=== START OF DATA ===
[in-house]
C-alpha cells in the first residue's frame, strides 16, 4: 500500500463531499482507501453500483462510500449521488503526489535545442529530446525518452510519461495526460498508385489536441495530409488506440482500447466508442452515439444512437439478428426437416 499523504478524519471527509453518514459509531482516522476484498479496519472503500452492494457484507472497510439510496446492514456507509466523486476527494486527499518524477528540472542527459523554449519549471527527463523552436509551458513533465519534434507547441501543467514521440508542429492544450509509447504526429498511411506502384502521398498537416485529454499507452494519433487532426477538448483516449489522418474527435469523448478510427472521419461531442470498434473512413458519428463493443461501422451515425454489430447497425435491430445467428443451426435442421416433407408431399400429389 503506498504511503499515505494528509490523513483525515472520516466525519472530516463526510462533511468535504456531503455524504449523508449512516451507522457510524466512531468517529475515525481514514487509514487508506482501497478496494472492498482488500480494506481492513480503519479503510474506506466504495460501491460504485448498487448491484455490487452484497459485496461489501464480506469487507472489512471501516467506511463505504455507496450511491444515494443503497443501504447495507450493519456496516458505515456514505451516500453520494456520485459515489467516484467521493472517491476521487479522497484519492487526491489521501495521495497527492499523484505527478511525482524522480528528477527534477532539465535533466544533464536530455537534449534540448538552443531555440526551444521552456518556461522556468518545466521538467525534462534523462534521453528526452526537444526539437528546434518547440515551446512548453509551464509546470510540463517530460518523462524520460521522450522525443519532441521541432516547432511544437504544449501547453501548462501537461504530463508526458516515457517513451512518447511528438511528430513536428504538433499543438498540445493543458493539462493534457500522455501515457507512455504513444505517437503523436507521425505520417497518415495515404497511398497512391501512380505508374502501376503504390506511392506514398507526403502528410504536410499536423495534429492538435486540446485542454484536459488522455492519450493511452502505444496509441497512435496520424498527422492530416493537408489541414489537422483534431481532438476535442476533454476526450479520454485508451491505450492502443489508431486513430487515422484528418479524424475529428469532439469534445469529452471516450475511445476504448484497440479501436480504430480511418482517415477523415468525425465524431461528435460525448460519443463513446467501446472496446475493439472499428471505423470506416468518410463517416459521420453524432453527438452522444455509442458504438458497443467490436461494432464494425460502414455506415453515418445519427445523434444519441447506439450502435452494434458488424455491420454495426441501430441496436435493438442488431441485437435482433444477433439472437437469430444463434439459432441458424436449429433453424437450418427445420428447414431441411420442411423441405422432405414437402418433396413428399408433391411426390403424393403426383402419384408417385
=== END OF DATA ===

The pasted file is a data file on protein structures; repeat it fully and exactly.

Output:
[in-house]
C-alpha cells in the first residue's frame, strides 16, 4: 500500500463531499482507501453500483462510500449521488503526489535545442529530446525518452510519461495526460498508385489536441495530409488506440482500447466508442452515439444512437439478428426437416 499523504478524519471527509453518514459509531482516522476484498479496519472503500452492494457484507472497510439510496446492514456507509466523486476527494486527499518524477528540472542527459523554449519549471527527463523552436509551458513533465519534434507547441501543467514521440508542429492544450509509447504526429498511411506502384502521398498537416485529454499507452494519433487532426477538448483516449489522418474527435469523448478510427472521419461531442470498434473512413458519428463493443461501422451515425454489430447497425435491430445467428443451426435442421416433407408431399400429389 503506498504511503499515505494528509490523513483525515472520516466525519472530516463526510462533511468535504456531503455524504449523508449512516451507522457510524466512531468517529475515525481514514487509514487508506482501497478496494472492498482488500480494506481492513480503519479503510474506506466504495460501491460504485448498487448491484455490487452484497459485496461489501464480506469487507472489512471501516467506511463505504455507496450511491444515494443503497443501504447495507450493519456496516458505515456514505451516500453520494456520485459515489467516484467521493472517491476521487479522497484519492487526491489521501495521495497527492499523484505527478511525482524522480528528477527534477532539465535533466544533464536530455537534449534540448538552443531555440526551444521552456518556461522556468518545466521538467525534462534523462534521453528526452526537444526539437528546434518547440515551446512548453509551464509546470510540463517530460518523462524520460521522450522525443519532441521541432516547432511544437504544449501547453501548462501537461504530463508526458516515457517513451512518447511528438511528430513536428504538433499543438498540445493543458493539462493534457500522455501515457507512455504513444505517437503523436507521425505520417497518415495515404497511398497512391501512380505508374502501376503504390506511392506514398507526403502528410504536410499536423495534429492538435486540446485542454484536459488522455492519450493511452502505444496509441497512435496520424498527422492530416493537408489541414489537422483534431481532438476535442476533454476526450479520454485508451491505450492502443489508431486513430487515422484528418479524424475529428469532439469534445469529452471516450475511445476504448484497440479501436480504430480511418482517415477523415468525425465524431461528435460525448460519443463513446467501446472496446475493439472499428471505423470506416468518410463517416459521420453524432453527438452522444455509442458504438458497443467490436461494432464494425460502414455506415453515418445519427445523434444519441447506439450502435452494434458488424455491420454495426441501430441496436435493438442488431441485437435482433444477433439472437437469430444463434439459432441458424436449429433453424437450418427445420428447414431441411420442411423441405422432405414437402418433396413428399408433391411426390403424393403426383402419384408417385